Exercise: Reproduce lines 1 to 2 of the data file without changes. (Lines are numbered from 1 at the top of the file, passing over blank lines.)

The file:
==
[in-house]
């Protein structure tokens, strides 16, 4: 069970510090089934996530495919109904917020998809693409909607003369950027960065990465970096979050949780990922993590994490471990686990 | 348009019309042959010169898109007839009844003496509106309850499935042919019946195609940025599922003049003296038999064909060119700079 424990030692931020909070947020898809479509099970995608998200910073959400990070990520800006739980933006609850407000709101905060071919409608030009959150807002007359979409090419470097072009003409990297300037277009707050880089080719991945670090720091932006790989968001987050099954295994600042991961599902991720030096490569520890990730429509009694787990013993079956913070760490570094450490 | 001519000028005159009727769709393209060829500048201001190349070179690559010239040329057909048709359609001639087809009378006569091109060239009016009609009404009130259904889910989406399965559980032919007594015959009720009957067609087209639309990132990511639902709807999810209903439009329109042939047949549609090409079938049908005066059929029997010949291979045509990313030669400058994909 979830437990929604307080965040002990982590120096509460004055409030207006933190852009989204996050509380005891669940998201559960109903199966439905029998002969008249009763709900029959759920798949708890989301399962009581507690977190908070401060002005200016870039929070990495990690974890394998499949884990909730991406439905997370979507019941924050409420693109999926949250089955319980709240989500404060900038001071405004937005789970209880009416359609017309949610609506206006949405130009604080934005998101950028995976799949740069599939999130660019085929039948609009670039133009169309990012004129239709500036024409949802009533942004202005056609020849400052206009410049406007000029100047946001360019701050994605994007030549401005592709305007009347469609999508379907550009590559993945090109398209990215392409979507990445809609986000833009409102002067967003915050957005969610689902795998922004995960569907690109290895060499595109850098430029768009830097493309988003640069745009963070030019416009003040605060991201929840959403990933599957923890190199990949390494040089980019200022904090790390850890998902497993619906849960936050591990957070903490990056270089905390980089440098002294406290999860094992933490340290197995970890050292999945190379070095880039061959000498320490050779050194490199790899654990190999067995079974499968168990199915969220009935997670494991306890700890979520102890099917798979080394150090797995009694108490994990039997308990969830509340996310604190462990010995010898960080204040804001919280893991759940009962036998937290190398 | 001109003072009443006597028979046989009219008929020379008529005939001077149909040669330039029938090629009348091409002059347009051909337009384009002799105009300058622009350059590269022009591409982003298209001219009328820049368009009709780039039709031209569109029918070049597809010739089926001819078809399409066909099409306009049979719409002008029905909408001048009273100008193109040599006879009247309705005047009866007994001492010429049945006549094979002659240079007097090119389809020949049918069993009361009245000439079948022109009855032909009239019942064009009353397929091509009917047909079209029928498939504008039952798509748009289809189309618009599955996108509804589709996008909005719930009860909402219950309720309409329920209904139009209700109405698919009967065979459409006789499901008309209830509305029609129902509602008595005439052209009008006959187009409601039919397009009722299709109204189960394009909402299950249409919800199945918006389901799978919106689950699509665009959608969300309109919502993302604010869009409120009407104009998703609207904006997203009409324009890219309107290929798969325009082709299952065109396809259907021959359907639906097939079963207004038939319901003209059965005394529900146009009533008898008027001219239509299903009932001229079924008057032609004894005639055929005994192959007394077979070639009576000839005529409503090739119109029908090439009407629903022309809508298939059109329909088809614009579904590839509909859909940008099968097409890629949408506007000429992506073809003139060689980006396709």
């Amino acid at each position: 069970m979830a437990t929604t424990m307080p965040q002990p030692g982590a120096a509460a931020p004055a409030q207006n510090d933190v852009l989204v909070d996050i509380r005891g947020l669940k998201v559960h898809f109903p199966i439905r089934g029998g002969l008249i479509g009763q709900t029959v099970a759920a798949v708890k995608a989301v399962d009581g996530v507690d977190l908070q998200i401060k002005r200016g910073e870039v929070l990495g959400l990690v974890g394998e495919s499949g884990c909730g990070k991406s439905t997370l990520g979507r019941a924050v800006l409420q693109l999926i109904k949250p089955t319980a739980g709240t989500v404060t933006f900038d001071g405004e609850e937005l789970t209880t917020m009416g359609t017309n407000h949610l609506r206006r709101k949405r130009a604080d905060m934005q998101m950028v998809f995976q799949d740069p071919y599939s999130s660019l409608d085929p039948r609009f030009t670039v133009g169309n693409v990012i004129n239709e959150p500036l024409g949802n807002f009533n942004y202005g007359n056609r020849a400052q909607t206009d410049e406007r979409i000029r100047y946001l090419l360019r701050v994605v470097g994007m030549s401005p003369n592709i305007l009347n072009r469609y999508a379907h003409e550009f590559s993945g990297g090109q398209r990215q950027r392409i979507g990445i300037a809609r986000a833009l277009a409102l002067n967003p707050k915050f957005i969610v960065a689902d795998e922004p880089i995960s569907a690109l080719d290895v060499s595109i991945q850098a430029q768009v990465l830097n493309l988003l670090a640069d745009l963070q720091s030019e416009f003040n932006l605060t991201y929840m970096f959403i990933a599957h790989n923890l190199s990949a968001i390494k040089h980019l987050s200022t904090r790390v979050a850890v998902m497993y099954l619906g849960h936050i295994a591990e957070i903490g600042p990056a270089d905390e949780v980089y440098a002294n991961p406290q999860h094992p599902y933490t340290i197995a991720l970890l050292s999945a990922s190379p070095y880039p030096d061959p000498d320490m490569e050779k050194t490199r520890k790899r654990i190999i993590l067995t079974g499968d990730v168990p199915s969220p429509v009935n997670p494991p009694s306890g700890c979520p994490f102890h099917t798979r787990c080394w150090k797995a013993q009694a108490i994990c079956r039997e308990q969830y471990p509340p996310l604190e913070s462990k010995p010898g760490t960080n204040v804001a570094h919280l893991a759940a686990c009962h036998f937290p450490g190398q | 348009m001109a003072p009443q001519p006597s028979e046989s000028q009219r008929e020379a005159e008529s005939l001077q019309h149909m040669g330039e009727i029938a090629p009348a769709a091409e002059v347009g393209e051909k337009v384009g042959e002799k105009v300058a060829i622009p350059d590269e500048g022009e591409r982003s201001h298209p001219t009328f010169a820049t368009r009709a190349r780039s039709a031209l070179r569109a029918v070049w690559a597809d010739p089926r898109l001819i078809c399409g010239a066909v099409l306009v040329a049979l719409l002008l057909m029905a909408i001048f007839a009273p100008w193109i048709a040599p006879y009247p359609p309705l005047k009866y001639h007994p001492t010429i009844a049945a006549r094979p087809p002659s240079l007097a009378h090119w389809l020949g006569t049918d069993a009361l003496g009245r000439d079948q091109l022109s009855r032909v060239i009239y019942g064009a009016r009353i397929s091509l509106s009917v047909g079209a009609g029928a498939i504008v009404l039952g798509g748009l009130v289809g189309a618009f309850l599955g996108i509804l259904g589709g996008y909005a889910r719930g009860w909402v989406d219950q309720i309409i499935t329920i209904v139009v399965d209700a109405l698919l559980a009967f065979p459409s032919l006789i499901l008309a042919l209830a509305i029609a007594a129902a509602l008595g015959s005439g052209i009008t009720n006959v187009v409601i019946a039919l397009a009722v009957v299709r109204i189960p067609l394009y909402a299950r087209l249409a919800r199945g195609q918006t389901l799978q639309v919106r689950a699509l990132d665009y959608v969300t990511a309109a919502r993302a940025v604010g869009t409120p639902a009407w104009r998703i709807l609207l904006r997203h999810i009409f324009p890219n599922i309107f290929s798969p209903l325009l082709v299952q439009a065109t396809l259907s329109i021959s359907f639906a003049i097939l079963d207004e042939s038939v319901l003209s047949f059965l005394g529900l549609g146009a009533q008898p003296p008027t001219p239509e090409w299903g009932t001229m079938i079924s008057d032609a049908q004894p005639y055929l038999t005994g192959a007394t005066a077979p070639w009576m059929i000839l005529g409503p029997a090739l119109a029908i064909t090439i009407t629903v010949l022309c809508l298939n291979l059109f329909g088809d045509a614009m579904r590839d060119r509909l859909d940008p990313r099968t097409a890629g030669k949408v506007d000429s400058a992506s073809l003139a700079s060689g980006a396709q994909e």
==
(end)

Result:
[in-house]
């Protein structure tokens, strides 16, 4: 069970510090089934996530495919109904917020998809693409909607003369950027960065990465970096979050949780990922993590994490471990686990 | 348009019309042959010169898109007839009844003496509106309850499935042919019946195609940025599922003049003296038999064909060119700079 424990030692931020909070947020898809479509099970995608998200910073959400990070990520800006739980933006609850407000709101905060071919409608030009959150807002007359979409090419470097072009003409990297300037277009707050880089080719991945670090720091932006790989968001987050099954295994600042991961599902991720030096490569520890990730429509009694787990013993079956913070760490570094450490 | 001519000028005159009727769709393209060829500048201001190349070179690559010239040329057909048709359609001639087809009378006569091109060239009016009609009404009130259904889910989406399965559980032919007594015959009720009957067609087209639309990132990511639902709807999810209903439009329109042939047949549609090409079938049908005066059929029997010949291979045509990313030669400058994909 979830437990929604307080965040002990982590120096509460004055409030207006933190852009989204996050509380005891669940998201559960109903199966439905029998002969008249009763709900029959759920798949708890989301399962009581507690977190908070401060002005200016870039929070990495990690974890394998499949884990909730991406439905997370979507019941924050409420693109999926949250089955319980709240989500404060900038001071405004937005789970209880009416359609017309949610609506206006949405130009604080934005998101950028995976799949740069599939999130660019085929039948609009670039133009169309990012004129239709500036024409949802009533942004202005056609020849400052206009410049406007000029100047946001360019701050994605994007030549401005592709305007009347469609999508379907550009590559993945090109398209990215392409979507990445809609986000833009409102002067967003915050957005969610689902795998922004995960569907690109290895060499595109850098430029768009830097493309988003640069745009963070030019416009003040605060991201929840959403990933599957923890190199990949390494040089980019200022904090790390850890998902497993619906849960936050591990957070903490990056270089905390980089440098002294406290999860094992933490340290197995970890050292999945190379070095880039061959000498320490050779050194490199790899654990190999067995079974499968168990199915969220009935997670494991306890700890979520102890099917798979080394150090797995009694108490994990039997308990969830509340996310604190462990010995010898960080204040804001919280893991759940009962036998937290190398 | 001109003072009443006597028979046989009219008929020379008529005939001077149909040669330039029938090629009348091409002059347009051909337009384009002799105009300058622009350059590269022009591409982003298209001219009328820049368009009709780039039709031209569109029918070049597809010739089926001819078809399409066909099409306009049979719409002008029905909408001048009273100008193109040599006879009247309705005047009866007994001492010429049945006549094979002659240079007097090119389809020949049918069993009361009245000439079948022109009855032909009239019942064009009353397929091509009917047909079209029928498939504008039952798509748009289809189309618009599955996108509804589709996008909005719930009860909402219950309720309409329920209904139009209700109405698919009967065979459409006789499901008309209830509305029609129902509602008595005439052209009008006959187009409601039919397009009722299709109204189960394009909402299950249409919800199945918006389901799978919106689950699509665009959608969300309109919502993302604010869009409120009407104009998703609207904006997203009409324009890219309107290929798969325009082709299952065109396809259907021959359907639906097939079963207004038939319901003209059965005394529900146009009533008898008027001219239509299903009932001229079924008057032609004894005639055929005994192959007394077979070639009576000839005529409503090739119109029908090439009407629903022309809508298939059109329909088809614009579904590839509909859909940008099968097409890629949408506007000429992506073809003139060689980006396709």